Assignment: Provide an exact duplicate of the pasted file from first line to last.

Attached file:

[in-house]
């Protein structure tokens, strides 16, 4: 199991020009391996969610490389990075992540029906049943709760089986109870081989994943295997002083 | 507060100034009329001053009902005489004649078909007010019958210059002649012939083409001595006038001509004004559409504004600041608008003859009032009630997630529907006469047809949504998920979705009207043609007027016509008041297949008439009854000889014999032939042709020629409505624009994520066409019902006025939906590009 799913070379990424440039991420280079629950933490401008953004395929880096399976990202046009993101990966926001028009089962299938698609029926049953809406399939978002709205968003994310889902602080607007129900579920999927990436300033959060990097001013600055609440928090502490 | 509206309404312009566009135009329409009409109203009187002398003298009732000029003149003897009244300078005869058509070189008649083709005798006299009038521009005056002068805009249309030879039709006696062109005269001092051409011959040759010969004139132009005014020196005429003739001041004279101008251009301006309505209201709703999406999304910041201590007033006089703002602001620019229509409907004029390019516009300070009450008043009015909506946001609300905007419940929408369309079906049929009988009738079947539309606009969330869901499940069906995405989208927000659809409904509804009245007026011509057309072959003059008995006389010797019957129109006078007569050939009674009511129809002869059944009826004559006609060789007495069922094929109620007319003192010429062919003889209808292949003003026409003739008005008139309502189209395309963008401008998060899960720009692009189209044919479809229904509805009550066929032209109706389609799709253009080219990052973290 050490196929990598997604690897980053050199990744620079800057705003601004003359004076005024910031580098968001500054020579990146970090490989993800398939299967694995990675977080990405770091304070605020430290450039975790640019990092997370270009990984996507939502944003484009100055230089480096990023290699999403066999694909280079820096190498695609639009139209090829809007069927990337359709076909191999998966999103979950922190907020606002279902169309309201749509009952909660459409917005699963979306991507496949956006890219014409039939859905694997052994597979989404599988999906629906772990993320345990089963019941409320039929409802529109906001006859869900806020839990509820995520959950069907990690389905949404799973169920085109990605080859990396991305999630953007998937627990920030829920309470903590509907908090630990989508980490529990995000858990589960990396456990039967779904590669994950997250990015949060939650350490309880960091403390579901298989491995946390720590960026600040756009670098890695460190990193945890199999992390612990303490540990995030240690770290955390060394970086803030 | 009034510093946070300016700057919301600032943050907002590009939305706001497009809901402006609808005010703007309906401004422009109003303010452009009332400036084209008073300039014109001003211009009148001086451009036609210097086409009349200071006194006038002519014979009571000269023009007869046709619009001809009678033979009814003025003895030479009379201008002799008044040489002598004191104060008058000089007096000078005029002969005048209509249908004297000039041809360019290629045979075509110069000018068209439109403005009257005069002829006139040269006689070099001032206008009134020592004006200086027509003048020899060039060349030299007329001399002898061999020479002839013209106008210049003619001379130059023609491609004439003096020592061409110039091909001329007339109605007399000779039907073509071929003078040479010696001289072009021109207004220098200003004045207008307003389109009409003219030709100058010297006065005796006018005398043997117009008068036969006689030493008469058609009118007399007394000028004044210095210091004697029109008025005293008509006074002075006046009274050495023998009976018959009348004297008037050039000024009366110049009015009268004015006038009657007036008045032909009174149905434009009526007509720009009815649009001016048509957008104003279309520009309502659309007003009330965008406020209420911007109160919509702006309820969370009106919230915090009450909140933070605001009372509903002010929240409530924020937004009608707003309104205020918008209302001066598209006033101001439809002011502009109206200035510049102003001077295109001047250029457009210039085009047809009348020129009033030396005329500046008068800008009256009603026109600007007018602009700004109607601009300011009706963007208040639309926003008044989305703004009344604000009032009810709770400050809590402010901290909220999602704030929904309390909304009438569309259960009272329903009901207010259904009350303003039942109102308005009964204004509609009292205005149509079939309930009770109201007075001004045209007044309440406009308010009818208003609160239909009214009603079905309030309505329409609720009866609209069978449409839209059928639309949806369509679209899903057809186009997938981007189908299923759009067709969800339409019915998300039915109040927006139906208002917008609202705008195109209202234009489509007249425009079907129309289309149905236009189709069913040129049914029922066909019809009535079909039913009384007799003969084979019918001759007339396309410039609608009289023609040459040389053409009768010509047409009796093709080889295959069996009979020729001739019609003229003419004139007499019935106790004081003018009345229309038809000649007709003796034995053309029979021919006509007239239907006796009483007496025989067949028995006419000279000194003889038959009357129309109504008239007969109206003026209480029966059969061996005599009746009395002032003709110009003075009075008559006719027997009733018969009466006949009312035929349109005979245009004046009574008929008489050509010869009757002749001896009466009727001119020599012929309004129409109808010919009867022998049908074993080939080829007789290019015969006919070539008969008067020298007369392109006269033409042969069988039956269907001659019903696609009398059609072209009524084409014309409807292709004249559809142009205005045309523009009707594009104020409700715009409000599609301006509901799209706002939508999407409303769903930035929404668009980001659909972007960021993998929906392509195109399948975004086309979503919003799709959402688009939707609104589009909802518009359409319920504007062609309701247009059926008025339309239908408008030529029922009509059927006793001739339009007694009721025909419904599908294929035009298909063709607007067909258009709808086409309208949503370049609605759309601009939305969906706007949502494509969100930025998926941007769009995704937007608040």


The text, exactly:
[in-house]
């Protein structure tokens, strides 16, 4: 199991020009391996969610490389990075992540029906049943709760089986109870081989994943295997002083 | 507060100034009329001053009902005489004649078909007010019958210059002649012939083409001595006038001509004004559409504004600041608008003859009032009630997630529907006469047809949504998920979705009207043609007027016509008041297949008439009854000889014999032939042709020629409505624009994520066409019902006025939906590009 799913070379990424440039991420280079629950933490401008953004395929880096399976990202046009993101990966926001028009089962299938698609029926049953809406399939978002709205968003994310889902602080607007129900579920999927990436300033959060990097001013600055609440928090502490 | 509206309404312009566009135009329409009409109203009187002398003298009732000029003149003897009244300078005869058509070189008649083709005798006299009038521009005056002068805009249309030879039709006696062109005269001092051409011959040759010969004139132009005014020196005429003739001041004279101008251009301006309505209201709703999406999304910041201590007033006089703002602001620019229509409907004029390019516009300070009450008043009015909506946001609300905007419940929408369309079906049929009988009738079947539309606009969330869901499940069906995405989208927000659809409904509804009245007026011509057309072959003059008995006389010797019957129109006078007569050939009674009511129809002869059944009826004559006609060789007495069922094929109620007319003192010429062919003889209808292949003003026409003739008005008139309502189209395309963008401008998060899960720009692009189209044919479809229904509805009550066929032209109706389609799709253009080219990052973290 050490196929990598997604690897980053050199990744620079800057705003601004003359004076005024910031580098968001500054020579990146970090490989993800398939299967694995990675977080990405770091304070605020430290450039975790640019990092997370270009990984996507939502944003484009100055230089480096990023290699999403066999694909280079820096190498695609639009139209090829809007069927990337359709076909191999998966999103979950922190907020606002279902169309309201749509009952909660459409917005699963979306991507496949956006890219014409039939859905694997052994597979989404599988999906629906772990993320345990089963019941409320039929409802529109906001006859869900806020839990509820995520959950069907990690389905949404799973169920085109990605080859990396991305999630953007998937627990920030829920309470903590509907908090630990989508980490529990995000858990589960990396456990039967779904590669994950997250990015949060939650350490309880960091403390579901298989491995946390720590960026600040756009670098890695460190990193945890199999992390612990303490540990995030240690770290955390060394970086803030 | 009034510093946070300016700057919301600032943050907002590009939305706001497009809901402006609808005010703007309906401004422009109003303010452009009332400036084209008073300039014109001003211009009148001086451009036609210097086409009349200071006194006038002519014979009571000269023009007869046709619009001809009678033979009814003025003895030479009379201008002799008044040489002598004191104060008058000089007096000078005029002969005048209509249908004297000039041809360019290629045979075509110069000018068209439109403005009257005069002829006139040269006689070099001032206008009134020592004006200086027509003048020899060039060349030299007329001399002898061999020479002839013209106008210049003619001379130059023609491609004439003096020592061409110039091909001329007339109605007399000779039907073509071929003078040479010696001289072009021109207004220098200003004045207008307003389109009409003219030709100058010297006065005796006018005398043997117009008068036969006689030493008469058609009118007399007394000028004044210095210091004697029109008025005293008509006074002075006046009274050495023998009976018959009348004297008037050039000024009366110049009015009268004015006038009657007036008045032909009174149905434009009526007509720009009815649009001016048509957008104003279309520009309502659309007003009330965008406020209420911007109160919509702006309820969370009106919230915090009450909140933070605001009372509903002010929240409530924020937004009608707003309104205020918008209302001066598209006033101001439809002011502009109206200035510049102003001077295109001047250029457009210039085009047809009348020129009033030396005329500046008068800008009256009603026109600007007018602009700004109607601009300011009706963007208040639309926003008044989305703004009344604000009032009810709770400050809590402010901290909220999602704030929904309390909304009438569309259960009272329903009901207010259904009350303003039942109102308005009964204004509609009292205005149509079939309930009770109201007075001004045209007044309440406009308010009818208003609160239909009214009603079905309030309505329409609720009866609209069978449409839209059928639309949806369509679209899903057809186009997938981007189908299923759009067709969800339409019915998300039915109040927006139906208002917008609202705008195109209202234009489509007249425009079907129309289309149905236009189709069913040129049914029922066909019809009535079909039913009384007799003969084979019918001759007339396309410039609608009289023609040459040389053409009768010509047409009796093709080889295959069996009979020729001739019609003229003419004139007499019935106790004081003018009345229309038809000649007709003796034995053309029979021919006509007239239907006796009483007496025989067949028995006419000279000194003889038959009357129309109504008239007969109206003026209480029966059969061996005599009746009395002032003709110009003075009075008559006719027997009733018969009466006949009312035929349109005979245009004046009574008929008489050509010869009757002749001896009466009727001119020599012929309004129409109808010919009867022998049908074993080939080829007789290019015969006919070539008969008067020298007369392109006269033409042969069988039956269907001659019903696609009398059609072209009524084409014309409807292709004249559809142009205005045309523009009707594009104020409700715009409000599609301006509901799209706002939508999407409303769903930035929404668009980001659909972007960021993998929906392509195109399948975004086309979503919003799709959402688009939707609104589009909802518009359409319920504007062609309701247009059926008025339309239908408008030529029922009509059927006793001739339009007694009721025909419904599908294929035009298909063709607007067909258009709808086409309208949503370049609605759309601009939305969906706007949502494509969100930025998926941007769009995704937007608040």